The Senate Democratic plan would replace one year of the sequester, or $110 billion of cuts, with a 50-50 split of targeted cuts and new revenue. That includes eliminating direct payments to farmers — a provision that major farm and commodity groups argued against in a letter sent last week to Senate Majority Leader Harry Reid (D-Nev.). Some observers say that Senate Ag Chairwoman Debbie Stabenow (D-Mich.), who supports delinking the direct payments from the farm bill debate, overreached in this area.

Senate Minority Leader Mitch McConnell (R-Ky.) already eliminated the farm program direct payment provision from legislation during the fiscal cliff debate, and sources say he does not support such a measure now.

Republicans will also have their alternative plan to avoid the sequester. It would give the president the authority to reapportion the prescribed cuts as long as he hit the same top lines and did not shift the ratio of defense-to-nondefense cuts.

"The compromise is to give the president authority that he should be willing to use as the leader of the country to target the cuts rather than to take the cuts on every line item," GOP Conference Vice Chairman Roy Blunt (R-Mo.) said Feb. 21. "These spending cuts are going to occur, and they should occur, and they should be done in the right way instead of the wrong way."

Neither plan will clear the entire Congress, but as is typical of recent Congresses, any votes will allow each party to restate their positions before more intensive negotiations begin on an agreement that can make it to the president’s desk. As previously noted, any deal would likely be attached to a new CR to replace the current stopgap measure that expires March 27.

House Republican leaders have made it clear that they will not consider any sequester replacement plan until the Senate acts, adding that the House passed two sequester substitutes last year that would have replaced the automatic cuts in defense agencies, largely by making deeper cuts in entitlement spending.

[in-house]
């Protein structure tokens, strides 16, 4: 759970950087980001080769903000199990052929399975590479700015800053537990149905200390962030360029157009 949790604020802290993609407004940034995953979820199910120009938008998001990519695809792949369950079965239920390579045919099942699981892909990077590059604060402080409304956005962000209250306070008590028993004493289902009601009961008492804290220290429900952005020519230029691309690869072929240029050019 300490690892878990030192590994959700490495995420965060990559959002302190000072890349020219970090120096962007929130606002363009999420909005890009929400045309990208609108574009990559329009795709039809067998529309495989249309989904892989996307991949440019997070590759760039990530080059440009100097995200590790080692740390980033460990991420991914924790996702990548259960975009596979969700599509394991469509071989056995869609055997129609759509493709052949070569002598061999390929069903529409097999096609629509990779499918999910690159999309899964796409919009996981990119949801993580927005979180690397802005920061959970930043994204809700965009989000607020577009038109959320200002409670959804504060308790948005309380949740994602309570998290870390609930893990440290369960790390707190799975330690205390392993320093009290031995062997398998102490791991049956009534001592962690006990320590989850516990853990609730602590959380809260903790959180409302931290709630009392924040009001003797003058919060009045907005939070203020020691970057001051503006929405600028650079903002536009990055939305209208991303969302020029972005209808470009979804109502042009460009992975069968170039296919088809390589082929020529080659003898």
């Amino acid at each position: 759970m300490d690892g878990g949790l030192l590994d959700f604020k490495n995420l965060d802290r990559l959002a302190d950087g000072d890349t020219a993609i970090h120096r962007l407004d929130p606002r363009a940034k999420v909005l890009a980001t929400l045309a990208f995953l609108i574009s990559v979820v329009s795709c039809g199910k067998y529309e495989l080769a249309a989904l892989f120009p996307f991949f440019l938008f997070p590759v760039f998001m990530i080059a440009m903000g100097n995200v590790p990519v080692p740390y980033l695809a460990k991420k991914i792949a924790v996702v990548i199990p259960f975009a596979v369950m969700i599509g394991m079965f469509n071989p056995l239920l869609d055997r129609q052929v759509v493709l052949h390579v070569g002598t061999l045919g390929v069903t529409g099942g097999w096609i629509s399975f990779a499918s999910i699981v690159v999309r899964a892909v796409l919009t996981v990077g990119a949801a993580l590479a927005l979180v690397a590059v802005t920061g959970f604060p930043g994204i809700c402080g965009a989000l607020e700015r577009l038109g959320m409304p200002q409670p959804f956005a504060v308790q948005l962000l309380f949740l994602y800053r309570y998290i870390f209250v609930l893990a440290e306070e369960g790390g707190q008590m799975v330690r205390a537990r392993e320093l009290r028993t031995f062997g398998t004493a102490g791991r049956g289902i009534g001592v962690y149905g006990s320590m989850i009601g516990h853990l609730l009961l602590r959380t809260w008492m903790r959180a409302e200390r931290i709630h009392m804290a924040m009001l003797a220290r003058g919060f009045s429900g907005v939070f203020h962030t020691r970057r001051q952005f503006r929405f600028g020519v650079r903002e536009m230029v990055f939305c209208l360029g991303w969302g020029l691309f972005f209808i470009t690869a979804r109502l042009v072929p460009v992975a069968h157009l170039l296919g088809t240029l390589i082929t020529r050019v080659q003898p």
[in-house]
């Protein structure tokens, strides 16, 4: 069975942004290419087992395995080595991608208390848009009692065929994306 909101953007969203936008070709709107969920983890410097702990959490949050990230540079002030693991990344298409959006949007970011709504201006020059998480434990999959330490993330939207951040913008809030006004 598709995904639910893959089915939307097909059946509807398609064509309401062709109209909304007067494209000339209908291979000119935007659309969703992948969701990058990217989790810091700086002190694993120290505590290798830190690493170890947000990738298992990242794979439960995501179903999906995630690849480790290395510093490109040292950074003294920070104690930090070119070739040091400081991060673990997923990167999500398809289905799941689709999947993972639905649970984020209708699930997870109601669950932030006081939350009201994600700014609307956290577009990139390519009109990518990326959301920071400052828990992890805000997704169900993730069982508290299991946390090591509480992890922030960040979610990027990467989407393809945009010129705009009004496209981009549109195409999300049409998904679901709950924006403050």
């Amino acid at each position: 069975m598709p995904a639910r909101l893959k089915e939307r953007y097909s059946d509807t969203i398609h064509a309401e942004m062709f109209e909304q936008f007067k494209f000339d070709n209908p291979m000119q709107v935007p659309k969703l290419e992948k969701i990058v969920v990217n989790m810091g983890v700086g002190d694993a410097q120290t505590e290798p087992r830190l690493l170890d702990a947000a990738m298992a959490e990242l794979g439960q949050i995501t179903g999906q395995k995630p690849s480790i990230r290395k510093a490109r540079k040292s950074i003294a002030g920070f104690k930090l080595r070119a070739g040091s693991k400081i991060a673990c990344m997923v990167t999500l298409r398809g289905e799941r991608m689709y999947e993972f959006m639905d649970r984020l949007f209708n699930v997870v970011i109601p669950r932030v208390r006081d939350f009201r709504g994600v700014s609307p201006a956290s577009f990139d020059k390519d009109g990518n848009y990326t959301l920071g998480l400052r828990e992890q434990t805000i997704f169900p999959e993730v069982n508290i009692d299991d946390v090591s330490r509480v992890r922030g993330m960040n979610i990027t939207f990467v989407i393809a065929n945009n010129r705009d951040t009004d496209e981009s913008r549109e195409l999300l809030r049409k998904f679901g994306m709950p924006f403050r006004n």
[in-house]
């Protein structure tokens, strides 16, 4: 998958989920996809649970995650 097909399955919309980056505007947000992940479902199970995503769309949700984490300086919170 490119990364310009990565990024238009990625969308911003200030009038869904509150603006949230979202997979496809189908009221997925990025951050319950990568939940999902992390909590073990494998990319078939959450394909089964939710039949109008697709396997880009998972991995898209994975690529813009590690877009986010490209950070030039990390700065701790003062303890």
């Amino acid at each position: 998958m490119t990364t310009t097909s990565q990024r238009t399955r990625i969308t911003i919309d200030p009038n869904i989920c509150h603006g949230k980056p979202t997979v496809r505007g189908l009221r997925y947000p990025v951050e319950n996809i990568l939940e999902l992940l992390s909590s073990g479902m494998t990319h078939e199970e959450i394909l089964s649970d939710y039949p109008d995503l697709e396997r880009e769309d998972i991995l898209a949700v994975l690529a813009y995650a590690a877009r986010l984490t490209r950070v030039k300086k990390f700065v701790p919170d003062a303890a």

Meanwhile, the White House opened the door Friday to a deal that would require $2 in spending cuts for every $1 in revenue for a sequester replacement bill and did not rule out a plan that would avert the sequester for as little as two months. "Whatever the ratio is in the bill, I would point you to the president’s overall approach to this, which has been $2 in spending cuts to $1 in revenue," White House spokesman Jay Carney said. Carney said the White House wants the House and the Senate to pass a bill that would avert the sequester in a balanced way next week, and he noted that the fiscal cliff deal averted the sequester for two months. "It could be that" again, Carney said.

But the GOP continues to stick to its demand for an all-cuts alternative. However, Sen. Lindsey Graham (R-S.C.), worried about impending defense budget cuts, has diverged from the GOP party line by saying he would be willing to raise $600 billion in new tax revenue if Democrats would accept major entitlement reforms in a big deficit-reduction package. Speaking in an interview on CNN, Graham said he expected to talk to President Barack Obama about the idea today at the White House. Graham and Sen. John McCain (R-Ariz.) have been invited to meet with Obama at the White House to discuss immigration reform.


NOTE: This column is copyrighted material, therefore reproduction or retransmission is prohibited under U.S. copyright laws.